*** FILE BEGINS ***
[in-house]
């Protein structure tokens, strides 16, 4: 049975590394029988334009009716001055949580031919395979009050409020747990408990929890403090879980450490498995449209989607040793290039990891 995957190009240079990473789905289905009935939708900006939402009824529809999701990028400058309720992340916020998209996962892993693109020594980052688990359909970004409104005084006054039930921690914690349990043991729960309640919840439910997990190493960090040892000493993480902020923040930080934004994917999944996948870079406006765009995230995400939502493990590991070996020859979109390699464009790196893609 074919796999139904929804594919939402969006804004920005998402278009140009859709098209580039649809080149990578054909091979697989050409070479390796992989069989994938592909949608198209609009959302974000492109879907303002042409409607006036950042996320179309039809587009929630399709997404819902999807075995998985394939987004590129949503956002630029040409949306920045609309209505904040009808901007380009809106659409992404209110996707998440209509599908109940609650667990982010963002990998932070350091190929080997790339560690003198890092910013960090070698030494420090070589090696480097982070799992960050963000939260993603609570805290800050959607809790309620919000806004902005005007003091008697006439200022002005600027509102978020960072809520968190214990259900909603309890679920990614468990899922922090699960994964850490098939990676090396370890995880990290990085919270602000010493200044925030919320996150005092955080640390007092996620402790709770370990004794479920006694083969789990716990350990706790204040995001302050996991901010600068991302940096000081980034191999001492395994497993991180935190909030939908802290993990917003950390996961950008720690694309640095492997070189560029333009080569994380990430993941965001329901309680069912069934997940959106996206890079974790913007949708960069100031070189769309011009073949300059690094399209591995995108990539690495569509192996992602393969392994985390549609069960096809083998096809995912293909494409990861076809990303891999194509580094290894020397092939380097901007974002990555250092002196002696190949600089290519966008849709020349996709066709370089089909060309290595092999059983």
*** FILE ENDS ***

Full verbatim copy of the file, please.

[in-house]
């Protein structure tokens, strides 16, 4: 049975590394029988334009009716001055949580031919395979009050409020747990408990929890403090879980450490498995449209989607040793290039990891 995957190009240079990473789905289905009935939708900006939402009824529809999701990028400058309720992340916020998209996962892993693109020594980052688990359909970004409104005084006054039930921690914690349990043991729960309640919840439910997990190493960090040892000493993480902020923040930080934004994917999944996948870079406006765009995230995400939502493990590991070996020859979109390699464009790196893609 074919796999139904929804594919939402969006804004920005998402278009140009859709098209580039649809080149990578054909091979697989050409070479390796992989069989994938592909949608198209609009959302974000492109879907303002042409409607006036950042996320179309039809587009929630399709997404819902999807075995998985394939987004590129949503956002630029040409949306920045609309209505904040009808901007380009809106659409992404209110996707998440209509599908109940609650667990982010963002990998932070350091190929080997790339560690003198890092910013960090070698030494420090070589090696480097982070799992960050963000939260993603609570805290800050959607809790309620919000806004902005005007003091008697006439200022002005600027509102978020960072809520968190214990259900909603309890679920990614468990899922922090699960994964850490098939990676090396370890995880990290990085919270602000010493200044925030919320996150005092955080640390007092996620402790709770370990004794479920006694083969789990716990350990706790204040995001302050996991901010600068991302940096000081980034191999001492395994497993991180935190909030939908802290993990917003950390996961950008720690694309640095492997070189560029333009080569994380990430993941965001329901309680069912069934997940959106996206890079974790913007949708960069100031070189769309011009073949300059690094399209591995995108990539690495569509192996992602393969392994985390549609069960096809083998096809995912293909494409990861076809990303891999194509580094290894020397092939380097901007974002990555250092002196002696190949600089290519966008849709020349996709066709370089089909060309290595092999059983």